Thomas Jefferson Papers

III. Pierre Charles L’Enfant to Thomas Jefferson, 11 March 1791

III. Pierre Charles L’Enfant to Thomas Jefferson

[Georgetown] Friday March the 11 - 1791.


I have the Honor of Informing you of my arrival at this place where I could not possibly reach before wednesday last and very late in the Evening after having travelled part of the way on foot and part on horse back leaving the broken stage behind.

On arriving I made it my first care immediatly to wait on the mayor of the town in conforming with the direction which you gave me—he appeared to be much surprised and he assured me he had received no previous notice of my coming nor any instruction relating to the business I was sent upon—however nex day (yesterday morning) he made me a kind offer of his assistance in procuring for me three or Four men to attend me in the surveying and this being the only thing I was in need of Every matter as been soon arrenged. I am only at present to regret that an heavy rain and thick mist which has been incessant Ever since my arrival here dose put an insuperable obstacle to my wish of proceeding immediatly to the survey. Should the weather continu bad as there is Every apparence it will I shall be much at a loss how to make a plan of the ground you have pointed out to me and have it ready for the President at the time when he his Expected at this place. I see no other way if by Monday next the weather dose not change but that of making a rough draft as accurat as may be obtained by viewing the ground in riding over it on horsback as I have already done yesterday through the rain to obtain a knowlege of the whole. I rote from the easterne branch towards georgetown up the heights and down along side of the bank of the main river and along side of goose and Rock creeks as far up as thier Springs.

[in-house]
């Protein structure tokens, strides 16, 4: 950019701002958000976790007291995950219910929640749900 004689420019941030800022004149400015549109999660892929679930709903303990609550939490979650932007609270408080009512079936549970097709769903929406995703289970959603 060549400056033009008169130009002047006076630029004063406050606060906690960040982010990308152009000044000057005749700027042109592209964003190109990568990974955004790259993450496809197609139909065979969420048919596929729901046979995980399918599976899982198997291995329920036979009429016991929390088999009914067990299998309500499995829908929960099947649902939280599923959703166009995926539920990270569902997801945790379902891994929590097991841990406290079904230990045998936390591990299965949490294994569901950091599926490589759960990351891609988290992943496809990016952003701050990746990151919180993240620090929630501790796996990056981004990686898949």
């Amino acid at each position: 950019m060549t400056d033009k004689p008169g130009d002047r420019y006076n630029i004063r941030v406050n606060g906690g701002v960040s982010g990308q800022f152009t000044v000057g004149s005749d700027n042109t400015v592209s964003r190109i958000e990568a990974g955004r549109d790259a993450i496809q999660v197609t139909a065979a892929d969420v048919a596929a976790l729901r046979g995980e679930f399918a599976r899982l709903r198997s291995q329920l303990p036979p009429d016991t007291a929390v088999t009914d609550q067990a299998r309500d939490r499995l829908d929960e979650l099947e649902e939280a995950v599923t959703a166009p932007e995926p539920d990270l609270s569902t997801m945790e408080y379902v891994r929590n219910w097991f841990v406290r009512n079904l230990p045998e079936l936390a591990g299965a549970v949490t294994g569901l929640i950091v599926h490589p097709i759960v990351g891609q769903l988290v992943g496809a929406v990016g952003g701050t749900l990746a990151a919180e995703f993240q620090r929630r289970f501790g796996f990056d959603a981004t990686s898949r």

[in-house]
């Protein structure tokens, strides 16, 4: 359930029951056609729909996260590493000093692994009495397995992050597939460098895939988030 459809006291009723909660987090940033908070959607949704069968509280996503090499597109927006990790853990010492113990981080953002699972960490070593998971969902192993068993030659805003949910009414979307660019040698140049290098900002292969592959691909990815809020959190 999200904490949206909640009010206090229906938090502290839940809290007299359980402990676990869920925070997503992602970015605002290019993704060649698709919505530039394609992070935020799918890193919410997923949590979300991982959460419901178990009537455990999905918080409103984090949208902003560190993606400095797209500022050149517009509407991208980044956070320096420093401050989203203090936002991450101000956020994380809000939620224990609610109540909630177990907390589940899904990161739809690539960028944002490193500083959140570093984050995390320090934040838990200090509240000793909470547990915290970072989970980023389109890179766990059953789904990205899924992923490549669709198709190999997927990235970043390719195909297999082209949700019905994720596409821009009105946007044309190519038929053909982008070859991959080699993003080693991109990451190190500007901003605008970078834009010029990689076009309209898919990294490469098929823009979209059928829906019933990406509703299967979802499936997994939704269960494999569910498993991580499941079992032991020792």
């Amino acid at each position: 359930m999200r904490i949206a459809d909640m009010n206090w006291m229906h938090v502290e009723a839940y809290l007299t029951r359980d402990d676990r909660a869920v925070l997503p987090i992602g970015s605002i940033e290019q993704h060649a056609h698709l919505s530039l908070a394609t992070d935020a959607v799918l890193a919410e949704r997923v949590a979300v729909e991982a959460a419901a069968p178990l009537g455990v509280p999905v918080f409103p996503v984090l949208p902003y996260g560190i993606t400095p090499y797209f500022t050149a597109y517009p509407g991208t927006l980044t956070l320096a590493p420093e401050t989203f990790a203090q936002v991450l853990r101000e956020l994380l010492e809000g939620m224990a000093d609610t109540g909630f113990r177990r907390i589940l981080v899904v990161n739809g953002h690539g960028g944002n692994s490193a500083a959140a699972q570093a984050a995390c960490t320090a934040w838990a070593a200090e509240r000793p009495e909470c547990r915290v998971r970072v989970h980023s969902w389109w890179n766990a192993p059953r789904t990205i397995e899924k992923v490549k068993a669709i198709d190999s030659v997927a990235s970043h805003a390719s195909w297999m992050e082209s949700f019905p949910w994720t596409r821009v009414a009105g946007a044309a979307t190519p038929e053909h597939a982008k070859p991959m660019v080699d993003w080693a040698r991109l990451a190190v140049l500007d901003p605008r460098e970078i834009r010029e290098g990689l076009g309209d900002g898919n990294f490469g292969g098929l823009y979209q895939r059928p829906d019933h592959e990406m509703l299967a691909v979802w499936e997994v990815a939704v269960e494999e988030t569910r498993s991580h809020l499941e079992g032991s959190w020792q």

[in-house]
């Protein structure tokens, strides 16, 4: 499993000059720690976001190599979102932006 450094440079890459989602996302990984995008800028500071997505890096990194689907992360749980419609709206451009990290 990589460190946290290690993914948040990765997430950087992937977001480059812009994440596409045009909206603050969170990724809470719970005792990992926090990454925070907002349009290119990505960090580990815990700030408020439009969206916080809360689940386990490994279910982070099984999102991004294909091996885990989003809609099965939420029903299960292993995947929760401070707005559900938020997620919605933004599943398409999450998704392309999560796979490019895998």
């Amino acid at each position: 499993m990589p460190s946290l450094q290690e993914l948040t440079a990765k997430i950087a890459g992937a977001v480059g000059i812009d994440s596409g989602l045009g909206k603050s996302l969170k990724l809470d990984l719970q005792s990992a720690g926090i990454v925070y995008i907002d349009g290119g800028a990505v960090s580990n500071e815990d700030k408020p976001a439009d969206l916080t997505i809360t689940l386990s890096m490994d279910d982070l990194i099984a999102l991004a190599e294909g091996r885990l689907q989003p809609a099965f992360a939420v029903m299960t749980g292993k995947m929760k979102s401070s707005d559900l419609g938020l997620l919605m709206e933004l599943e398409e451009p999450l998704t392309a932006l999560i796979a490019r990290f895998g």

As far as I was able to juge through a thick Fog I passed on many spots which appeared to me realy beautiful and which seem to disput with each other who command In the most Extansive prospect on the wather. The gradual rising of the ground from carrollborough toward the ferry Road, the levell and Extensive ground from thence to the bank of the potowmack as far as Goos Creek present a situation most advantageous to run streets and prolong them on grand and far distant point of view. The wather runing from spring at some distance into the creeks appeared also to me possible to be conducted without much labour so as to forme pounds for watering Every part of that spot. The remainder part of the ground toward george town is more broken. It may affords pleasents seats but altho’ the bank of the river betwen the tow creek can command as grand a prospect as any of the other spots its seem to be less commendable for the establessement of a city not only because the level surface it present is but small but because the heights from behind george town absolutly command the whole.

No part of the ground betwen the eastern branch and george town can be say to be of a commanding nature. On the contrary it appear at first sight as being closely surronded—however in advancing toward the easterne branch these heights seem to sink as the waves of a tempestuous sea and when considering the intended city on that grand Scale on which it ought to be planed it will appear that the only height which would unavoidably batter in it, a small town may easily be comprehended in the limit and be of such a one as rendered by a proper menagement in the appropriation of the building that may be there erected a mean of protection and of security.

Such are sir the few remark which I have been able to make in a1 journey when the badness of the weather much impeded my progress. I therefore hope for your Indulgence in hazarding to comunicate them to you.2 I have the Honor to be sir with very great respect

Dft (DLC: Digges-L’Enfant-Morgan Papers); with numerous interlineations and deletions, two of which are noted below. The missing RC indicated place of origin, for TJ recorded it in SJL as received on 16 Mch. 1791 from Georgetown.

1This word interlined in substitution for “my first,” deleted.

2L’Enfant first wrote and then deleted: “and beg you will assure the president.”

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